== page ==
The Product Catalogue is an evolving compilation of a diverse array of products derived from tangible outputs of projects supported in whole or in part by the CGIAR Generation Challenge Programme. As projects mature, more products are added. Products are listed under the specific project crop or Global. Under each crop, you will find diverse types of products, such as germplasm, markers, genomics resources and informatics applications. Global includes products applicable to several or all crops and generally includes informatics tools and learning materials. We consider all catalogued products as useful. However, our user base is highly varied and includes upstream as well as downstream plant scientists. Not all products will be of direct interest to breeders. Consequently, a BUL (Breeding Use Level) rating has been provided to indicate the direct usefulness of products to breeders:
|Breeding Use Levels|
|1|| Ready to use for breeding|
(I.e. predictive markers, germplasm of acceptable agronomic type containing a well-defined and characterized trait, and etc.).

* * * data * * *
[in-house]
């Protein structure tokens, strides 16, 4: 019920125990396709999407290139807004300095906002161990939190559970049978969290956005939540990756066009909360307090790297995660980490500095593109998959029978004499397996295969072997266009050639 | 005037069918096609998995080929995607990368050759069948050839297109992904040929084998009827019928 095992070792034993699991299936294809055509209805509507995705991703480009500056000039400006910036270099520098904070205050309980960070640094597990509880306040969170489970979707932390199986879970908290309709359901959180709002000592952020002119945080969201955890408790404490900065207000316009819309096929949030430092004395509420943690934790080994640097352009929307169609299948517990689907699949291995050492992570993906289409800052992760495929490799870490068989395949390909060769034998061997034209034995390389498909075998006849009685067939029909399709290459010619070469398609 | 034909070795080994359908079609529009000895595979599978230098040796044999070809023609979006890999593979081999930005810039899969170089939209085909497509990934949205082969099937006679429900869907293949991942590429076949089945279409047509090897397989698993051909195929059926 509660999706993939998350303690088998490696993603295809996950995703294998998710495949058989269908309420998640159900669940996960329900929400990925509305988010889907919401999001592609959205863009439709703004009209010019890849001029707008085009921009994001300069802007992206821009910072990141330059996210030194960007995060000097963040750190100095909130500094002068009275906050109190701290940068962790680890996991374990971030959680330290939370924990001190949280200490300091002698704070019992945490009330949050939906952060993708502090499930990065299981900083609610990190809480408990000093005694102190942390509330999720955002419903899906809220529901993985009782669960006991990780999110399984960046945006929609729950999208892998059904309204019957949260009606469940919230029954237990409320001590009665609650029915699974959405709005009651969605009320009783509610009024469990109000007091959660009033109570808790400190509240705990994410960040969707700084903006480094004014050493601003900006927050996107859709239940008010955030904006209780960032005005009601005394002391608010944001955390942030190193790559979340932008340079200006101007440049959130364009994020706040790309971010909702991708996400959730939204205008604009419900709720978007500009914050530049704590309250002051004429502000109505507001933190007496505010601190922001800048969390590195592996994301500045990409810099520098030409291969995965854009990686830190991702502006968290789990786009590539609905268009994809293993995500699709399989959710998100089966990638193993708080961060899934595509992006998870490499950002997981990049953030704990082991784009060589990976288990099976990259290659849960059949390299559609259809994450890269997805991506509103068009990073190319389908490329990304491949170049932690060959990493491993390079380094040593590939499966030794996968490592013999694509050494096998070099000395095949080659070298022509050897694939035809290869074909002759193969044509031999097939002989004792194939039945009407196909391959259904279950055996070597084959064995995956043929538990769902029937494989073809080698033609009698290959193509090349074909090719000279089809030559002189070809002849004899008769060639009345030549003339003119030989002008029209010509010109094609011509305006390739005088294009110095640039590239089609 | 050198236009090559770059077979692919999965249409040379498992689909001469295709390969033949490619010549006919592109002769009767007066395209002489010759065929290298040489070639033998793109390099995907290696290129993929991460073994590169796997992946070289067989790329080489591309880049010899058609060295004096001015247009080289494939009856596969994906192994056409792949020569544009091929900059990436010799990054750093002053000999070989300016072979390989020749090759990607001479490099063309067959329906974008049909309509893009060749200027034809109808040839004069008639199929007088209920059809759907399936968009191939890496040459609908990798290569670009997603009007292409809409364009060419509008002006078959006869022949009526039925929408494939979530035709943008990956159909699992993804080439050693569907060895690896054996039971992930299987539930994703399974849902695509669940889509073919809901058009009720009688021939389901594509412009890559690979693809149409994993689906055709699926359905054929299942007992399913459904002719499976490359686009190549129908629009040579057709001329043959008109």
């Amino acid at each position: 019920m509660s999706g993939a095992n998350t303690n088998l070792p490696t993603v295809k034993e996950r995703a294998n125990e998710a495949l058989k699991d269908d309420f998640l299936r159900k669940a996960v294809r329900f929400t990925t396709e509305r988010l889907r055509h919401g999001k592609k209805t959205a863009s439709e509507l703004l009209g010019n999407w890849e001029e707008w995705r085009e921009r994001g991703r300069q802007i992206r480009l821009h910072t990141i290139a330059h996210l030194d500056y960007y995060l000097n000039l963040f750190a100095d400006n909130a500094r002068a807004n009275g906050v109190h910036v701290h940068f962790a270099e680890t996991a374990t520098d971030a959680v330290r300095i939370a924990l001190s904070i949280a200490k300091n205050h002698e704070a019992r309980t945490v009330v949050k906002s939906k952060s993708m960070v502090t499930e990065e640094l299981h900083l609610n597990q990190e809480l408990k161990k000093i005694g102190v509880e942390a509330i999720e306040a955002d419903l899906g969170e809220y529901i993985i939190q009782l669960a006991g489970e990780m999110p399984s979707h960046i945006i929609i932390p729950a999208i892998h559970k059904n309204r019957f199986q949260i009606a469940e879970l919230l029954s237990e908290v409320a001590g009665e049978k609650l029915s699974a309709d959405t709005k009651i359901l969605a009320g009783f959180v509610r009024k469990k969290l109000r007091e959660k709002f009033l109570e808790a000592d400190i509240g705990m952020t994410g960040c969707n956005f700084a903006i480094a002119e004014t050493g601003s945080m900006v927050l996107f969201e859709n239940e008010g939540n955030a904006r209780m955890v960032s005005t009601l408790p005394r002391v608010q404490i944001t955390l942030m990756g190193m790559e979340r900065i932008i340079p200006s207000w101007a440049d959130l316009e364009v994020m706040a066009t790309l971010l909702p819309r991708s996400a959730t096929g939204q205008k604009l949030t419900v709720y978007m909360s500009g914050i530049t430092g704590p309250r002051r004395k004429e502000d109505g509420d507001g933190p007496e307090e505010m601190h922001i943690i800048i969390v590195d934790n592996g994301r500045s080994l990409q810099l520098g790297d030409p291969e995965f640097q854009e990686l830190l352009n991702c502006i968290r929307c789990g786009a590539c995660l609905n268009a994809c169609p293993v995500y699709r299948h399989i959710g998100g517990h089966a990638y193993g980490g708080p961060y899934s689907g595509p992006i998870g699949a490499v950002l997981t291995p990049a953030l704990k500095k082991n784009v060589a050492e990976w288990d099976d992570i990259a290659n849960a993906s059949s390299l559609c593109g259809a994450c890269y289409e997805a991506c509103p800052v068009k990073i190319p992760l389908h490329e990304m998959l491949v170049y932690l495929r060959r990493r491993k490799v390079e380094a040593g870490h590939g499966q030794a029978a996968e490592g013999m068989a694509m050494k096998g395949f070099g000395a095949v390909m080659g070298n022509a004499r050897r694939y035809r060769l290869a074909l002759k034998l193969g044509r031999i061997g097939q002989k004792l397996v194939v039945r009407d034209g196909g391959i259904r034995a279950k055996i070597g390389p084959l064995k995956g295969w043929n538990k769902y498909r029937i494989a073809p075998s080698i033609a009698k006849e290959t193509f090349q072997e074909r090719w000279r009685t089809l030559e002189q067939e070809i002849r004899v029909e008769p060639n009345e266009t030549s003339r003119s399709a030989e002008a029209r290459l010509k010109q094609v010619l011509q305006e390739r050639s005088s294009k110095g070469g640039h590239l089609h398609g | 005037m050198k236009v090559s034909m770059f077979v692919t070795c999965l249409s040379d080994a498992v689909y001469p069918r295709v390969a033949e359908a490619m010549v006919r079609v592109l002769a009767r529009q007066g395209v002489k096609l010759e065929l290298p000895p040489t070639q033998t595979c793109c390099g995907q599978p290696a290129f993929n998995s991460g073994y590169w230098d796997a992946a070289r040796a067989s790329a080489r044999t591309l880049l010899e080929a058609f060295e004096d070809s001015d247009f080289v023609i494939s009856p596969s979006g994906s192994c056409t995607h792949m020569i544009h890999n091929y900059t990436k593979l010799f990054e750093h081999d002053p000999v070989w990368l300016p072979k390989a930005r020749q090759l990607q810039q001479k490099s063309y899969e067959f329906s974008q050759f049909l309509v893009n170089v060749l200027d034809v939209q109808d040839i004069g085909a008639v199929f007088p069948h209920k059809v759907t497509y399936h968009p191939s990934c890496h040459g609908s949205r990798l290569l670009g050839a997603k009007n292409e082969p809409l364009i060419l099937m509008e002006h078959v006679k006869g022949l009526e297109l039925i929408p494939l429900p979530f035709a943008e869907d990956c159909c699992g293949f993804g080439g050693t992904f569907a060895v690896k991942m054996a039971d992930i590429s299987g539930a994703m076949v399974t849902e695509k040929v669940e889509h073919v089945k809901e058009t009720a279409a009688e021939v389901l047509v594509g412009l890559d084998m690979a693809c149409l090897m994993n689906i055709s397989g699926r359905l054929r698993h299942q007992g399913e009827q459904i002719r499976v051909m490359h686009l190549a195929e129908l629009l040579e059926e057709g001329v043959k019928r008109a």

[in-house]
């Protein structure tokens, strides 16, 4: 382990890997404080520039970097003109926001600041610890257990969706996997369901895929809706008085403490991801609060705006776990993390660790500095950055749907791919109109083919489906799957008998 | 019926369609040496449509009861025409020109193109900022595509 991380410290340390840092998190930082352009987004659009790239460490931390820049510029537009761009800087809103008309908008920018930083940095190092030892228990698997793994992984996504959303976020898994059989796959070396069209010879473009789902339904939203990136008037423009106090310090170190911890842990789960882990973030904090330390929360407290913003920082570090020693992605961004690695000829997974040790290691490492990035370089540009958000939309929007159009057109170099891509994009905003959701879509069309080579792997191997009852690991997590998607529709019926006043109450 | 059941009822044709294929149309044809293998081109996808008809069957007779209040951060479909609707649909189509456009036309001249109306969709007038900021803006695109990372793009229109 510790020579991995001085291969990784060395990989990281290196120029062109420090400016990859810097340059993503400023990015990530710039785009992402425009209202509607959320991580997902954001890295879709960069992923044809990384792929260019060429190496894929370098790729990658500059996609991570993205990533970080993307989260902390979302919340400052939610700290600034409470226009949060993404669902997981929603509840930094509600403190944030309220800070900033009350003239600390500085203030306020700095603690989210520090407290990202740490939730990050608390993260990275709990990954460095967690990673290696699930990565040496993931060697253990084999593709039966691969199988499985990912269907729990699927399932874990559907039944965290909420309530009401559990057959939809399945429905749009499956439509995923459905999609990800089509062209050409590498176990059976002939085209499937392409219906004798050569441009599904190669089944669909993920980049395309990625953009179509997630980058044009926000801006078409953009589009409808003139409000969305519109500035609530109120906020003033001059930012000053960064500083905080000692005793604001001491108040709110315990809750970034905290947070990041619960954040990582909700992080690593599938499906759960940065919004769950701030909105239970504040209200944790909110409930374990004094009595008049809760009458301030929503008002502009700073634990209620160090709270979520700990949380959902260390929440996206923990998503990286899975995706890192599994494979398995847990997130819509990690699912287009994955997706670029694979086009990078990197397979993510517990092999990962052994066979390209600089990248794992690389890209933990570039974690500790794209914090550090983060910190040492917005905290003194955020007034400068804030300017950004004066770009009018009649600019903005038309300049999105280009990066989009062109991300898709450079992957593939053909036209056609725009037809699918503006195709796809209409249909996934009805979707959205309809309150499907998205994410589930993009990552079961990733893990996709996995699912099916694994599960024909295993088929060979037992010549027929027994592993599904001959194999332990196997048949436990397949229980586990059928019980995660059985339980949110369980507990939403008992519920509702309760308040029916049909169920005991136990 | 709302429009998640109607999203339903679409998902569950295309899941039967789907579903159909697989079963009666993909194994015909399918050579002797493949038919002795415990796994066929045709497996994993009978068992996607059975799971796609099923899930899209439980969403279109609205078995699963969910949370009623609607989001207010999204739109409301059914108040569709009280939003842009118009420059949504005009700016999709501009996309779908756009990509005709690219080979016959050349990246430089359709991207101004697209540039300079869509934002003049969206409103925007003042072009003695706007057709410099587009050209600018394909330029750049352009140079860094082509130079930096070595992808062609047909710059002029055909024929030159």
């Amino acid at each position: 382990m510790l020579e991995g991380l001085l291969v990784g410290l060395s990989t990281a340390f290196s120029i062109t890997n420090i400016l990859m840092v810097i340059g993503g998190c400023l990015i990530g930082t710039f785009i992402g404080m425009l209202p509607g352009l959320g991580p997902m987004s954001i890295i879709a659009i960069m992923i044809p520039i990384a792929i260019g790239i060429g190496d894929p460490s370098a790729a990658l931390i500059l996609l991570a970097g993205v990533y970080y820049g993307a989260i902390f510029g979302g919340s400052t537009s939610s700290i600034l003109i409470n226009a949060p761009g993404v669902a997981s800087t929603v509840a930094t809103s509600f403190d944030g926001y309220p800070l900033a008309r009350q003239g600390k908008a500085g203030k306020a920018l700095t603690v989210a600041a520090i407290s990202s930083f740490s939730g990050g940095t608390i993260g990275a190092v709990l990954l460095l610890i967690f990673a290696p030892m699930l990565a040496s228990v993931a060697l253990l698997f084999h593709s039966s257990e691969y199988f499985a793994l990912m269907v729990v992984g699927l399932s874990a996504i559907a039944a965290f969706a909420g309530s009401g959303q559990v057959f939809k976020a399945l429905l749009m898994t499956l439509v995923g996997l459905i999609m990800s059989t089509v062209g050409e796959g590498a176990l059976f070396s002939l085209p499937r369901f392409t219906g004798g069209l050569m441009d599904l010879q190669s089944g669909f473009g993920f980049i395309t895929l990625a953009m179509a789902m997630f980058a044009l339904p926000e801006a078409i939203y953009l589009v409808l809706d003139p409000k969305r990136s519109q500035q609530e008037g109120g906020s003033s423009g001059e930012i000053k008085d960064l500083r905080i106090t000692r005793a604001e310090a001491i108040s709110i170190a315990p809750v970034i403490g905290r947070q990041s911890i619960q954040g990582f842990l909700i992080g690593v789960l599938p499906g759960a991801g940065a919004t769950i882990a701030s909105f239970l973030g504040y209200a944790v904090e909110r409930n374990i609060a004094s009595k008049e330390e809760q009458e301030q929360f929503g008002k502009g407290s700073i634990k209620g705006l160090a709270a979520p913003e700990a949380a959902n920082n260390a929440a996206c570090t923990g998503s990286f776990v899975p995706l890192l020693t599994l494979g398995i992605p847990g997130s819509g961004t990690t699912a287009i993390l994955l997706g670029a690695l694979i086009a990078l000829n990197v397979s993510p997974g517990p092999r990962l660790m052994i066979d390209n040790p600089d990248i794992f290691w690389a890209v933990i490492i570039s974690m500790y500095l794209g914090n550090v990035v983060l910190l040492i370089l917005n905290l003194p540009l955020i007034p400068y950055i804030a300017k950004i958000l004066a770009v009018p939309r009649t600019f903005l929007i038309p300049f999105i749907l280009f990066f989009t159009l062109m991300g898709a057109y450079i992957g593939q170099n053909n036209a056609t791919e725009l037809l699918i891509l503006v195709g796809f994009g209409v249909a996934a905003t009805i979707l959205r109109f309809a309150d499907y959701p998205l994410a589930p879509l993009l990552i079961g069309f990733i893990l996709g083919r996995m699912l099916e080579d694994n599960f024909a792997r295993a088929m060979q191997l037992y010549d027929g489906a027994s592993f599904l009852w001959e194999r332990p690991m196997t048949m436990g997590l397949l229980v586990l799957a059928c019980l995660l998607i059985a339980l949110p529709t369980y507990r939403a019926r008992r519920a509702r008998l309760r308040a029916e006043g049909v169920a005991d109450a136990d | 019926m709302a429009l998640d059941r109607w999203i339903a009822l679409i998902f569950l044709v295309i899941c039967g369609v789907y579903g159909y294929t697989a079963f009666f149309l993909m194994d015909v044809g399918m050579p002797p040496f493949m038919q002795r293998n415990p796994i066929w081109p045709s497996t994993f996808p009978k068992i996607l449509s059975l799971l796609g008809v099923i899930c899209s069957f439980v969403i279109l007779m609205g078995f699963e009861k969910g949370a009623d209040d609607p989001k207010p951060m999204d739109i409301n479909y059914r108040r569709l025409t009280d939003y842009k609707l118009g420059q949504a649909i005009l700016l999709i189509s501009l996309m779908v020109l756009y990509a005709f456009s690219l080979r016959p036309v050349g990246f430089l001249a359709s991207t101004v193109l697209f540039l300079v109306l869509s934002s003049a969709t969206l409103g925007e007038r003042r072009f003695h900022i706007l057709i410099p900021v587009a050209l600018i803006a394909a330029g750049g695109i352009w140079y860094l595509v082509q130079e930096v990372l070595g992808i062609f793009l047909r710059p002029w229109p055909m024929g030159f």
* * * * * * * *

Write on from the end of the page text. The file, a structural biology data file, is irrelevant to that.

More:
|2|| Qualified use for breeding|
(i.e germplasm in which trait genetics have not been well defined or markers that may be informative but not necessarily predictive).
|3|| Indirectly useful for breeding|
(i.e. genomic resources from which downstream products for breeding are developed and many informatics applications).
|4|| Not developed for breeding, per se|
(i.e. miscellaneous information as socio-economic reports).
How to use this table:
- With the exception of BUL, you can sort by column by clicking on the title of each column
- You can search for any term, word, or keyword by typing it into the search box above the table
- You can export data by clicking on the CSV link above the table
|Product||SNP markers for bruchid, BCMV and CBB resistance|
|Description|| Markers are availabe for use in MAS for bruchid (arcelin marker, Yu et al 2000), BCMNV (based on eIF4E gene, Naderpur et al 2011) and CBB resistance loci SU91 and SAB6. The disease resistance genes referenced here have been known for many years but have not been widely deployed. Markers developed by several authors have been streamlined, first by identifying SNP that are linked to the respective genes, and then by converting these SNP to a melting point analysis (Wang et al, 2005). However, other SNP detection methods can be employed as well.|
|Current Use||Resistance breeding|
|Access||Contact B. Raatz, CIAT, Cali, Colombia, email@example.com|